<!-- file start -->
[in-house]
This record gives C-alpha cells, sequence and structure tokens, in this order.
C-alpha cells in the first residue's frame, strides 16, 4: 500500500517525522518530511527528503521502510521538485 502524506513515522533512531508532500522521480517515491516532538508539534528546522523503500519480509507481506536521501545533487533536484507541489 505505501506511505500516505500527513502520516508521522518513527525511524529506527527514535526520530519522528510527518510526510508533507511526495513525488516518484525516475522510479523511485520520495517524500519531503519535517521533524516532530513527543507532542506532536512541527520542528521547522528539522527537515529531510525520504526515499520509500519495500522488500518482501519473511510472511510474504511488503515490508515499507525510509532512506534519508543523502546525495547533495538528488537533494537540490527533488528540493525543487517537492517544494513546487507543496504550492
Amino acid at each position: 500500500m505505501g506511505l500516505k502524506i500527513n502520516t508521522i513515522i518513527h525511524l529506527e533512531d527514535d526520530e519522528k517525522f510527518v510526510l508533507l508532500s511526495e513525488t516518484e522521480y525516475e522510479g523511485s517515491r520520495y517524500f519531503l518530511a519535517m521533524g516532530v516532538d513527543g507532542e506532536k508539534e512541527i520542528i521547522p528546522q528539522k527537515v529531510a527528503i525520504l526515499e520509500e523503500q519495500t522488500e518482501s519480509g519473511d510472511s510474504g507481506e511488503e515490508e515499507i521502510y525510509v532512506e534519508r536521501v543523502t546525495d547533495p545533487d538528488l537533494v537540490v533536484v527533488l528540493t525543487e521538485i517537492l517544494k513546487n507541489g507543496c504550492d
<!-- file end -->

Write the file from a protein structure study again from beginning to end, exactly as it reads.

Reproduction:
[in-house]
This record gives C-alpha cells, sequence and structure tokens, in this order.
C-alpha cells in the first residue's frame, strides 16, 4: 500500500517525522518530511527528503521502510521538485 502524506513515522533512531508532500522521480517515491516532538508539534528546522523503500519480509507481506536521501545533487533536484507541489 505505501506511505500516505500527513502520516508521522518513527525511524529506527527514535526520530519522528510527518510526510508533507511526495513525488516518484525516475522510479523511485520520495517524500519531503519535517521533524516532530513527543507532542506532536512541527520542528521547522528539522527537515529531510525520504526515499520509500519495500522488500518482501519473511510472511510474504511488503515490508515499507525510509532512506534519508543523502546525495547533495538528488537533494537540490527533488528540493525543487517537492517544494513546487507543496504550492
Amino acid at each position: 500500500m505505501g506511505l500516505k502524506i500527513n502520516t508521522i513515522i518513527h525511524l529506527e533512531d527514535d526520530e519522528k517525522f510527518v510526510l508533507l508532500s511526495e513525488t516518484e522521480y525516475e522510479g523511485s517515491r520520495y517524500f519531503l518530511a519535517m521533524g516532530v516532538d513527543g507532542e506532536k508539534e512541527i520542528i521547522p528546522q528539522k527537515v529531510a527528503i525520504l526515499e520509500e523503500q519495500t522488500e518482501s519480509g519473511d510472511s510474504g507481506e511488503e515490508e515499507i521502510y525510509v532512506e534519508r536521501v543523502t546525495d547533495p545533487d538528488l537533494v537540490v533536484v527533488l528540493t525543487e521538485i517537492l517544494k513546487n507541489g507543496c504550492d